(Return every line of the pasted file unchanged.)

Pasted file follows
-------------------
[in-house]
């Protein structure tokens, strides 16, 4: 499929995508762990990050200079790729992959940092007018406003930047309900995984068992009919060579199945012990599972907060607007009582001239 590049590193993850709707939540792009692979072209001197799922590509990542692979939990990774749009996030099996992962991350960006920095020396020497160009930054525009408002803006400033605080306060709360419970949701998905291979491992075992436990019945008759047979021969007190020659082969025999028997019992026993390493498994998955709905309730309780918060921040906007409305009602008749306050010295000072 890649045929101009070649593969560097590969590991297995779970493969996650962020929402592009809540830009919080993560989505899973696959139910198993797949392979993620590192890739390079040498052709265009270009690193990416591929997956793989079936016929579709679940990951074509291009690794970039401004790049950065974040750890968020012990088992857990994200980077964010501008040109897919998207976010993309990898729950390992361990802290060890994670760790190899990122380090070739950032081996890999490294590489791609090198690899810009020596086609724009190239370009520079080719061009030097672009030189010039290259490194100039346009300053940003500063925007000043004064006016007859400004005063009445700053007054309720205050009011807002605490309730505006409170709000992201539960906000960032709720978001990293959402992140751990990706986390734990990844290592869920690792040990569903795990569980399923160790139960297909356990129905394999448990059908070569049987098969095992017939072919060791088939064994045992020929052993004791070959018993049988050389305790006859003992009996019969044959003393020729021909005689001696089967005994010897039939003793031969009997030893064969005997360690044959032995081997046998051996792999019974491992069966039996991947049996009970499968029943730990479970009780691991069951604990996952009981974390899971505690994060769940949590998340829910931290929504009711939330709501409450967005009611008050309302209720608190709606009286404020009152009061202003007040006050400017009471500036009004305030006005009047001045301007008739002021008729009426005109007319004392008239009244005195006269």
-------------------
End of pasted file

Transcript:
[in-house]
């Protein structure tokens, strides 16, 4: 499929995508762990990050200079790729992959940092007018406003930047309900995984068992009919060579199945012990599972907060607007009582001239 590049590193993850709707939540792009692979072209001197799922590509990542692979939990990774749009996030099996992962991350960006920095020396020497160009930054525009408002803006400033605080306060709360419970949701998905291979491992075992436990019945008759047979021969007190020659082969025999028997019992026993390493498994998955709905309730309780918060921040906007409305009602008749306050010295000072 890649045929101009070649593969560097590969590991297995779970493969996650962020929402592009809540830009919080993560989505899973696959139910198993797949392979993620590192890739390079040498052709265009270009690193990416591929997956793989079936016929579709679940990951074509291009690794970039401004790049950065974040750890968020012990088992857990994200980077964010501008040109897919998207976010993309990898729950390992361990802290060890994670760790190899990122380090070739950032081996890999490294590489791609090198690899810009020596086609724009190239370009520079080719061009030097672009030189010039290259490194100039346009300053940003500063925007000043004064006016007859400004005063009445700053007054309720205050009011807002605490309730505006409170709000992201539960906000960032709720978001990293959402992140751990990706986390734990990844290592869920690792040990569903795990569980399923160790139960297909356990129905394999448990059908070569049987098969095992017939072919060791088939064994045992020929052993004791070959018993049988050389305790006859003992009996019969044959003393020729021909005689001696089967005994010897039939003793031969009997030893064969005997360690044959032995081997046998051996792999019974491992069966039996991947049996009970499968029943730990479970009780691991069951604990996952009981974390899971505690994060769940949590998340829910931290929504009711939330709501409450967005009611008050309302209720608190709606009286404020009152009061202003007040006050400017009471500036009004305030006005009047001045301007008739002021008729009426005109007319004392008239009244005195006269």